If you are in litigation in Tennessee, depending on which side you are on, your attorney may be writing a Motion for Summary Judgment or writing a Response to a Motion for Summary Judgment. But, what does that mean?
In both federal and state law, the respective Constitutions give litigants a right to jury trial. A jury decides the facts. The judge is empowered to decide the law.
There is considerable changing case law on the subject; however, essentially, a Motion for Summary Judgment looks to whether there is a "genuine issue as to material fact." If there is / are genuine issue(s) to material fact, then the Motion for Summary Judgment is usually denied, and the case moves on to jury trial. If there is / are no genuine issue(s) as to material fact, then the trial court judge can dismiss the case on Summary Judgment.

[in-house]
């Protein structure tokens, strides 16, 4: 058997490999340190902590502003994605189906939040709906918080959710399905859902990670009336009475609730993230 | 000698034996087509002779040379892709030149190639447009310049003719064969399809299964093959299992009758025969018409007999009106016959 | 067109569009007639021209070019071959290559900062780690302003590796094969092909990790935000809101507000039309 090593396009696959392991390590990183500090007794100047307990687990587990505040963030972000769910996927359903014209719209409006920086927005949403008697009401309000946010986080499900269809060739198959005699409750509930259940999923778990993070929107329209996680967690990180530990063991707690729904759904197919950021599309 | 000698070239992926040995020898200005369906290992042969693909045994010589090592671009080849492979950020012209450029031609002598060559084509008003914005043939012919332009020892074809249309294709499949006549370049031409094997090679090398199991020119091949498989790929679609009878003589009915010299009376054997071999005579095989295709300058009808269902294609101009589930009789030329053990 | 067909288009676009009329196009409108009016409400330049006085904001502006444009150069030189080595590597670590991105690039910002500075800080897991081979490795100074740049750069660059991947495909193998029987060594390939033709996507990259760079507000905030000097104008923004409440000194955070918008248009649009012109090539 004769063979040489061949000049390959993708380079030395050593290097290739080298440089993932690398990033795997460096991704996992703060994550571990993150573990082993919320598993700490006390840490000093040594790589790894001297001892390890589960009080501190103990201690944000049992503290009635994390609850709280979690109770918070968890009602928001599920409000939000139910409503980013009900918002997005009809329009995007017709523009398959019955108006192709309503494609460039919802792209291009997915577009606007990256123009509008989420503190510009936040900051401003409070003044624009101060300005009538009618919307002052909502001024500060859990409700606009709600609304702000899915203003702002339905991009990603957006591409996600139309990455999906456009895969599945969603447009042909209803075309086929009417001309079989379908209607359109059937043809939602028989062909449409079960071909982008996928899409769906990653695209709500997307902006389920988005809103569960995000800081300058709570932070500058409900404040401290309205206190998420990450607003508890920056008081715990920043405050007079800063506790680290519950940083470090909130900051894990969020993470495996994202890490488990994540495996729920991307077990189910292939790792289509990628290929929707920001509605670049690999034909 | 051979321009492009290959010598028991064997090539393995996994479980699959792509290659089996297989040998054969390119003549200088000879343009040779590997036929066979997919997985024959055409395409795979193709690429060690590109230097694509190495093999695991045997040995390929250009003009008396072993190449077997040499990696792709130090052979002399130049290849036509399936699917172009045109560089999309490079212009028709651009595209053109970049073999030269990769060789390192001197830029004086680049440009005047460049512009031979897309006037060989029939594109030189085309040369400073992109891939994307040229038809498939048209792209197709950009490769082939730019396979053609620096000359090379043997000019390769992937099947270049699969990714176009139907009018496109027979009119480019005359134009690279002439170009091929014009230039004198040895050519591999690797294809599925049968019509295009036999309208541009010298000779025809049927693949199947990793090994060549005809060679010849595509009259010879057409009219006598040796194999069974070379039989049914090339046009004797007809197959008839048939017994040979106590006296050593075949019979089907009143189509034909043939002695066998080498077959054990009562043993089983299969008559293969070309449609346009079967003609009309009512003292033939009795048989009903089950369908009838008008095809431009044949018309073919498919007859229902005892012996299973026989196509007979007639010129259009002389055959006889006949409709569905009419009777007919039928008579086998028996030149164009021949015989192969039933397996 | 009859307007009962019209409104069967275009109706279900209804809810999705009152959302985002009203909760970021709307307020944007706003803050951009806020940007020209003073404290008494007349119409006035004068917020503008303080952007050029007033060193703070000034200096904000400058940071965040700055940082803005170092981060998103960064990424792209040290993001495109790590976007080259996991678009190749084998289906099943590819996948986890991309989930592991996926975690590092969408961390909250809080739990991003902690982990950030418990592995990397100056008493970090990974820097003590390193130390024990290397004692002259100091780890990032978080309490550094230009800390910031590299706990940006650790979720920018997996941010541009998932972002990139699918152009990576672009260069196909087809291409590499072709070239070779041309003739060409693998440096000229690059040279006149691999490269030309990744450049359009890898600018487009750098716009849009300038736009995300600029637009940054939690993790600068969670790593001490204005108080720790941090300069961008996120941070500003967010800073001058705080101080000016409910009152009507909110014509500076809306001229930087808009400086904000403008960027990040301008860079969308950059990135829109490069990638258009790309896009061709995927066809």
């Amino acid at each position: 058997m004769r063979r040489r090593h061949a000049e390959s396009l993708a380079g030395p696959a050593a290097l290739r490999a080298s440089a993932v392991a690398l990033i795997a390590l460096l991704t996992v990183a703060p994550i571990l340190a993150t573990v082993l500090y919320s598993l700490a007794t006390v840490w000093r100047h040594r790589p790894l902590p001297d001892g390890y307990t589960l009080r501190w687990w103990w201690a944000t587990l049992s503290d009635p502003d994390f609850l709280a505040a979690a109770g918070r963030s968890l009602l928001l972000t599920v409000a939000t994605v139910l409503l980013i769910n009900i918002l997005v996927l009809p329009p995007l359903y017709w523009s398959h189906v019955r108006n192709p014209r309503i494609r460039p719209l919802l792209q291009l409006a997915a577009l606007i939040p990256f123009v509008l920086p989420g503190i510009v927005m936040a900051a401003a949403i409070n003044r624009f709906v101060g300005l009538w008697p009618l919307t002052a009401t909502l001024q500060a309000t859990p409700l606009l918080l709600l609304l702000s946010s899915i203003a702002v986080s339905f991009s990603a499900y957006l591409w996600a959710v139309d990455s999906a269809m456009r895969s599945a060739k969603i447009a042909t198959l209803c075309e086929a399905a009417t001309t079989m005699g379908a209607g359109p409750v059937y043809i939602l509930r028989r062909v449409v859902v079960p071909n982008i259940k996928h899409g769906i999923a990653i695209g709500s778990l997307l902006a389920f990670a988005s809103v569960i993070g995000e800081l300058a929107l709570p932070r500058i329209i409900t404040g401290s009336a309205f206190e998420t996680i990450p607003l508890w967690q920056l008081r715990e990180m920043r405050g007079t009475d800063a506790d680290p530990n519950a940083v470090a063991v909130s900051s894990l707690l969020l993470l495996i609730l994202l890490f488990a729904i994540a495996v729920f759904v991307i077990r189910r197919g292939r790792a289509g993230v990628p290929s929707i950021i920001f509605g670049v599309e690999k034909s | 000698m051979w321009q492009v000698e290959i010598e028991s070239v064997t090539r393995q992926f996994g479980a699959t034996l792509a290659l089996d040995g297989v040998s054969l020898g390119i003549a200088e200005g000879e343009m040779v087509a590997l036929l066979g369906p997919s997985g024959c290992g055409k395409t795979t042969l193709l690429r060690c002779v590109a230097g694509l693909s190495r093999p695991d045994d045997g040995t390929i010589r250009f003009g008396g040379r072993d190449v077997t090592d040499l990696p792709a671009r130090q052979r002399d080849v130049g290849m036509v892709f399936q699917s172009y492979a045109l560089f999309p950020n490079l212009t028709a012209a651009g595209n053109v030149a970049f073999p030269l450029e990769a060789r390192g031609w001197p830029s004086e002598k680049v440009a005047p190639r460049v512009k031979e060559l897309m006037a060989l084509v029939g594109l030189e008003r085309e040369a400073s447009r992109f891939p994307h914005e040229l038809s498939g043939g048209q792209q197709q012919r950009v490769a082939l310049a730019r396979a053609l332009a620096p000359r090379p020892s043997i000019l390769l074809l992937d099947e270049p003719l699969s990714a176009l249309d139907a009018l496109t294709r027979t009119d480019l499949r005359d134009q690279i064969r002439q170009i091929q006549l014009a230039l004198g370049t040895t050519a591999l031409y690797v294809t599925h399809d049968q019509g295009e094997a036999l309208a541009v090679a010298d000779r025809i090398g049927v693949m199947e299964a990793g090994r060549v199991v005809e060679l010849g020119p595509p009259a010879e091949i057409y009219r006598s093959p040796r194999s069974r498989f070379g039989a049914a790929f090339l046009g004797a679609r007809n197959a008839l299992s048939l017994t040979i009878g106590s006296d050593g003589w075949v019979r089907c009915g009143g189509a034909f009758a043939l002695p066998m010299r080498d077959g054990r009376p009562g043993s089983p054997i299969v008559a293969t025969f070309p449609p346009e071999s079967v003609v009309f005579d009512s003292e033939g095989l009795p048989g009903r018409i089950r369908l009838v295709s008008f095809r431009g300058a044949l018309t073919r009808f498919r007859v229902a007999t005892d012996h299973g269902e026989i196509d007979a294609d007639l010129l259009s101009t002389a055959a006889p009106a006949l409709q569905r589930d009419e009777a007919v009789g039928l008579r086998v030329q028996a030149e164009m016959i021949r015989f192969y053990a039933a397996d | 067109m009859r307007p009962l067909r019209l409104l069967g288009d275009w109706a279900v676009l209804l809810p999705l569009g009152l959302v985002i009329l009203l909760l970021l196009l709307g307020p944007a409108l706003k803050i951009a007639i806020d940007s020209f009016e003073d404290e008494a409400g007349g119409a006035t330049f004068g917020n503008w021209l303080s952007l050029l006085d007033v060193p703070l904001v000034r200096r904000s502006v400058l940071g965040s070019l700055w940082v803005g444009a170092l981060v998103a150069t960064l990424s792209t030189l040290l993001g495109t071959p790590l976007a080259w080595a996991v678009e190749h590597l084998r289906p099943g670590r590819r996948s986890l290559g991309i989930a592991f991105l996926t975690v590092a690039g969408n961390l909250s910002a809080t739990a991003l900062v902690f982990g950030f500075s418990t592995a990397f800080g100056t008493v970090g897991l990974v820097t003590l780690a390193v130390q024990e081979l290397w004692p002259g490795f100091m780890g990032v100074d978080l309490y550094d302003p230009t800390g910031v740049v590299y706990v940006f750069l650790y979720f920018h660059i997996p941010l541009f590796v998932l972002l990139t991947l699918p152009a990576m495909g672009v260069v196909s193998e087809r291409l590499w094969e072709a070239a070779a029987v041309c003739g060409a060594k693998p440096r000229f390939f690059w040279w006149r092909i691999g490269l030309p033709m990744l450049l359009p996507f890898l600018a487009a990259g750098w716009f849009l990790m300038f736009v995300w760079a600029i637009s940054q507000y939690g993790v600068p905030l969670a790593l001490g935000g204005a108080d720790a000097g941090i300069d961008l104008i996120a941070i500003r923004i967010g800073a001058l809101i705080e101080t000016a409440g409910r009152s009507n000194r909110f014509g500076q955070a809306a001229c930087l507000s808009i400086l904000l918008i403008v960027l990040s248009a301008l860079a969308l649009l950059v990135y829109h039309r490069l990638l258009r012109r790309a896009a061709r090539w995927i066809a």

This doesn't violate the Constitution(s) and provides the judicial system with an efficient mechanism to handle cases that need to go to the jury and those that don't.